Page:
The key to their success was that they were very fit and they played with a centre-forward (10) who sat between the 2 inside-forwards (7 and 8). This created a 2-3-3-2, delivering control of the ball where it mattered, in midfield. This was critical for here was the real estate on which the ball would be transitioned from defence to attack. Simply, if your opposition controls the middle of the park you can’t deliver the ball to that perfectly balanced attack you’ve run out with.

And there’s another problem. Their No.10 should be matched with your No.2. But their No.10 is sitting in the middle of the pitch and your No.2 has no alternative but to go there with him. Which leaves a flaw in your defence, that now consists of a left-back and a right-back staring at each other across acres of empty turf. It is, without question, a gaping hole in your system.

Through which, on the afternoon of the 26th of November in 1953, Hungary scored 6 goals in a fraction over 50 minutes of play.

1 goal, 1 of 2 scored by the Magyas captain Ferenc Puskás, resulted from Puskás dragging the ball back with the sole of his left boot, leaving an English defender to lunge at thin air while the ball was subsequently driven into the back of the net. The defender was Billy Wright, the man who had so recently lampooned the Hungarian boots.

The boot was surely on the other foot now though – After the match Geoffrey Green wrote in The Times that, ‘Wright was like a fire engine arriving too late for the wrong blaze.’

Which rather neatly encapsulates in miniature the harsh lesson in football the English got that day – That Puskás ripped pull-back was a novelty item for them.

To be fair to England they did manage 3 goals of their own but that was as close as they got. The final scoreline of England 3 Hungary 6 rang like an amplified cloister of bells through English football thinking. The pride of the home of football had taken a tactical beating the likes of which was to resonate for many years to come and which ultimately was to drive the nation’s only World Cup success.

That was 13 years later though – The immediate aftermath saw 6 of that England team never play for their country again. 1 of those was Alf Ramsay – He would lead England to that 1966 triumph from the sidelines, at least partially driven by the memory of that 1953 shellacking.

At this point I want to say that England, the home of football, losing at home to Hungary is ironic.

But that would be incorrect – 1 football team losing to another is not ironic – It’s not unexpected – Unless you’re a myopic English football official on the 24th of November in 1953. Nor is the outcome incongruous – Unless you’re a myopic English… I think you get the drift.

Of course I could be wrong about that – Irony is something that I struggle with sometimes. Not quite as publicly as Alanis Morissette, who famously wrote and performed a song called ‘Ironic’, in which most of the examples of irony were in fact not really text-book irony. Some of them, such as the death row pardon that’s 2 minutes too late, are just downright cruel.

You could also argue that a pardon arriving 2 minutes too late indicates that something is terribly wrong in the justice system. If so then good on her for highlighting it. Unironically.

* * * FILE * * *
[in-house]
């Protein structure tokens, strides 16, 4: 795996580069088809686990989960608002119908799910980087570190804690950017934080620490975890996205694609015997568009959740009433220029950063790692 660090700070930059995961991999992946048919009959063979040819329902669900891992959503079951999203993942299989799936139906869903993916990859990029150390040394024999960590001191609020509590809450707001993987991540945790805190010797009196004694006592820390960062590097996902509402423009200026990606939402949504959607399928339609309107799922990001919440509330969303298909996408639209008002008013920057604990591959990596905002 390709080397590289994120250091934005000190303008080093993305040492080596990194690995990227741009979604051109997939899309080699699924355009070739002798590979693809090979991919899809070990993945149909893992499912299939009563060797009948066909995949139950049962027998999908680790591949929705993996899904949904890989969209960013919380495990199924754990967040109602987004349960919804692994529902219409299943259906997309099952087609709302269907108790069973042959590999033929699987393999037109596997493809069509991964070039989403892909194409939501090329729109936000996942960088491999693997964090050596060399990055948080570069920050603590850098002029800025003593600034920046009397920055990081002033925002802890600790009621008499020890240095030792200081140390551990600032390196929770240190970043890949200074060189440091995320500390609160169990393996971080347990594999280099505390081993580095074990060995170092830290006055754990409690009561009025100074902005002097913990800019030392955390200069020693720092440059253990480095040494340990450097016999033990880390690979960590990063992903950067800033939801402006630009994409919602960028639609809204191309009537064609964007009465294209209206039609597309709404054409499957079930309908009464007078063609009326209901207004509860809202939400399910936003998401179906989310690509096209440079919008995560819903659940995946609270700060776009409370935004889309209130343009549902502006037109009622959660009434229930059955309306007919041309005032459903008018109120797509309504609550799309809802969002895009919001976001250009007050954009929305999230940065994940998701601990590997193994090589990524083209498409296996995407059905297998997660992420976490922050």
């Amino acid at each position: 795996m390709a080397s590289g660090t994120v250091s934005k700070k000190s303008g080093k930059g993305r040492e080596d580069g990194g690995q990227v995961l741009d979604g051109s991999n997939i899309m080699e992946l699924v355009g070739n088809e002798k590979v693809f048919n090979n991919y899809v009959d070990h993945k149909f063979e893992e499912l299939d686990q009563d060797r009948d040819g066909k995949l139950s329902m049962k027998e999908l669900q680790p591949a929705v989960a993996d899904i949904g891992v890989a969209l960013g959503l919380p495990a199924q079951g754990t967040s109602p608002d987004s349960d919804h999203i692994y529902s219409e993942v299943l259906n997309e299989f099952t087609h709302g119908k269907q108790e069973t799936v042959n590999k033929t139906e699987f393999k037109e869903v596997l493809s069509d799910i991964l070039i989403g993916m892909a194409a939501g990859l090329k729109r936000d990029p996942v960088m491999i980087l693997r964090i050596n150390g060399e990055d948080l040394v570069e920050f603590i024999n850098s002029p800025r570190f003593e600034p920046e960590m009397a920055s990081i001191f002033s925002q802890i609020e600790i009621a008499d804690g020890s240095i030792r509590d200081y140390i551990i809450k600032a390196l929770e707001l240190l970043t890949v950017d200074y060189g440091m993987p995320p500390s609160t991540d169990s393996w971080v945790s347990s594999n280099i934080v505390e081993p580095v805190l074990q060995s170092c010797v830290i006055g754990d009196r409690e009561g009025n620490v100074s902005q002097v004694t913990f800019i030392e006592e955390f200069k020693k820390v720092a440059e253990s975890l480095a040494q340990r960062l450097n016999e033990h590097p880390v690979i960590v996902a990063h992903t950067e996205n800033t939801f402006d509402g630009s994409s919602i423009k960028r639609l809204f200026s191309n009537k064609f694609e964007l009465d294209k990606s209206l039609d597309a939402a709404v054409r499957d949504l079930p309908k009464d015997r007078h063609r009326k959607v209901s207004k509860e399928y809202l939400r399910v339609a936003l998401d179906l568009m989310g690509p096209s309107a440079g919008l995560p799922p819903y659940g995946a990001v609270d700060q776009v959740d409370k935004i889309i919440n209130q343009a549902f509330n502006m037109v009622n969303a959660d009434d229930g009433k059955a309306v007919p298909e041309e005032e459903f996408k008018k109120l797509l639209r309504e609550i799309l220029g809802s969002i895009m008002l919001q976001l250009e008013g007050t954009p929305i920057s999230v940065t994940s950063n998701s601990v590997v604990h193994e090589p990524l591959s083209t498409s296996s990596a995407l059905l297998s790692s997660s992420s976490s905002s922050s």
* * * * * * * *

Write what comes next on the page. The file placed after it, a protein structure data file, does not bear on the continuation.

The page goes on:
You might take away from this that irony is a little subjective. And it is to a point, however there are some reasonable guidelines – The online Merriam-Webster dictionary suggests that 1 possible definition of irony is:

a (1) : incongruity between the actual result of a sequence of events and the normal or expected result (2) : an event or result marked by such incongruity .

A good example of this would be this post, which is part of a series where the title of each entry comes from the lyrics of a song usually related in some way to the content within. A single item soundtrack basically. This post heavily references Canadian rock-chick Alanis Morissette’s ‘Ironic’. The soundtrack lyric though is from New Zealand’s Split Enz, a romantic ballad called ‘Stuff and Nonsense’ which is covered by Australian songstress Missy Higgins. It’s not referenced at all in the post. That is a little bit ironic. Don’t you think?

And now it’s time to end this post and I thought I would have a go at doing so with some sporting irony. The following video comes from the 1953 Tour de France via the sometimes funny and always interesting The Guardian Online The Sport Blog’s Classic YouTube feature.

At 36 seconds there is a car made to look like a lion – It’s just a bit brilliant.

The irony here is that, despite the race being about cyclists piloting their 2-wheeled machines around France, the truly entertaining part of the parade is the support vehicles. That circus of wonderful madness and Gallic irony is fully deserving of a lusty cry of, ‘Chapiteau!’

Enjoy the weekend – Thanks for reading.

Now I Know How And When, I Know Where And Why

  1. Those support vehicles make you forget why you’re even there…the racers become secondary players.

    • It is a rather brilliant bit of footage and yes, I watched it 3 times before I noticed the men on bikes. Sadly they don’t put that kind of effort in any more.